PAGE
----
Train(ing) wreck ahead

18 01 2013

When I started as an intern with Anonymous Agency, my mother was shocked to hear that I immediately started counseling families. “Do you really know how to do that?” It was kind of like seeing a chicken who can play tic-tac-toe.

The truth is, no, I didn’t. I had some basic knowledge from a year of social work school, I got something that might pass as support in supervision, and I was still learning. But I didn’t get a ton of guidance. A whole lot of it was learn as you go. We didn’t have one way of practicing. You just did what worked, within the context of our guidelines and values.

Sometimes, things change. Agencies decide to focus on new methods, or take on a new model. This particularly happens when auditors run through the office two to three times per year, aflame, throwing files at all of us while screaming “EVIDENCE BASED!!!” That, combined with the need to see more families in less time to ensure we keep getting contracts, meant that it was time to “tighten up our process.” With a new structure for engagement and practice.

There are some growing pains with doing things differently. For one thing, we need to be trained. And trainings are kind of hit or miss.

In these situations, where you’re not going to learn a new skill, or information about a specific population, but to revamp your entire way of practicing, it’s especially difficult. No one likes being told that they’ve been doing a bad job. For some reason, in order to embrace something new, we have to talk about what an awful job we were doing before. “You’re not going to go in there and tell the family what to do. You’re going to engage them in creating their own plan. Join with them!”

Wait, what? I’ve been wearing a tiara, sitting on a high stool so that I can look down on my participants, and telling them that they are stupid and I am smart. Was this incorrect? No wonder everyone has gotten worse while working with me!

The worst part, though, is having someone tell you how to change when they don’t know how you do things. The people training us are whatever the social work version of ivory tower is. (Tin foil? Papier mache?) They’re not currently practicing. They’ve never practiced in an urban area, or in a community based organization. When we say we have families in shelters, they think that we have mothers with toddlers sleeping on cots a la the Louisiana Superdome in 2005. They know nothing of undocumented people. They forget that a lot of our families are incredibly isolated. They tell us to ignore the fact that their housing may be insecure, or their food stamps being shut off, and focus on the reasons they were referred.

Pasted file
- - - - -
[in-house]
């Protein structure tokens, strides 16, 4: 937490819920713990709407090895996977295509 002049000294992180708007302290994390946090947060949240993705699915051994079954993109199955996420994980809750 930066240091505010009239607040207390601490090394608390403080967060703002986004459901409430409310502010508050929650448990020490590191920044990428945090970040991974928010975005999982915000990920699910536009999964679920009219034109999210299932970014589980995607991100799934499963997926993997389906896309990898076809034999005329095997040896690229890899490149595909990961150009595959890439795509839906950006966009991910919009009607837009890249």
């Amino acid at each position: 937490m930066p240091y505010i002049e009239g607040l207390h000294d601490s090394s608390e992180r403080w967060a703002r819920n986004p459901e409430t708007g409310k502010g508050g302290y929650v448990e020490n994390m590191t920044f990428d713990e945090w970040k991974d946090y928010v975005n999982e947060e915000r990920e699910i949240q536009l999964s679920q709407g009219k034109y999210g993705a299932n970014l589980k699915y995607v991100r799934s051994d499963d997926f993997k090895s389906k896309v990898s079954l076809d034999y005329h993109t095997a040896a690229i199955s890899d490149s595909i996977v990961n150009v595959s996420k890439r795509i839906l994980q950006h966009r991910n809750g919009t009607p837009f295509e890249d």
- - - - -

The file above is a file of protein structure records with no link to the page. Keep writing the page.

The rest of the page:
People in power making assumptions about you, ignoring your reality, being patronizing…what does this remind me of?

As workers, we resist, because it’s natural to resist change. But sometimes it sounds good. The examples they give always work, flawlessly! The little role play exercises, too. They tell you about all of their successes. But there’s something missing when they tell us we just need to stick to the model.

 Recently, I had a day that went like this:

  • Called a school to schedule a visit with a teen, because mom and the target child are unavailable due to a medical emergency. They told me to come on over.
  • Get to the school. Kid is at lunch. They tell me to come back in 45 minutes.
  • Go do an unannounced home visit to a family whose phone is cut off. Mom tells me they’re out of food.
  • Go back to do the school visit.
  • Stop in at my office to explain the food situation to my supervisor and get approval to buy emergency groceries.
  • Grocery shopping trip in which I debate baloney brands, and if Oscar Meyer is worth the money.
  • Drop off groceries.
  • Head back to the office where I document all of this while shoveling butternut squash bisque (way to go, Campbell’s) into my face.
  • Call two families repeatedly to find out they aren’t coming in.
  • Leave to stalk.

None of these things happen in their examples. No one is hospitalized or arrested, they’re never tracking down clients wherever they can be found, neighbors never stop by half way through a home visit, the worker isn’t distractedly trying to get out of a dangerous building before dark, things never have to stop because a two year old pissed on the floor. Everything works out. The worker always finds the right words to get the participant to do things according to plan.

So if things are going poorly for you, it’s not the model.  You’re not buying into it enough. Or maybe you’re just not very good. If you really wanted to do this, and commited yourself to it, you’d be doing it. And you would regard the extra paperwork as the gift that it is.

Again, what is this reminding me of? Oh right, people trying to get out of the shelter system, single mothers trying to get off public assistance, parents struggling to get their teenagers to school, young people doing poorly in school. We recognize that it’s difficult, but really, if they wanted it, they would make it happen.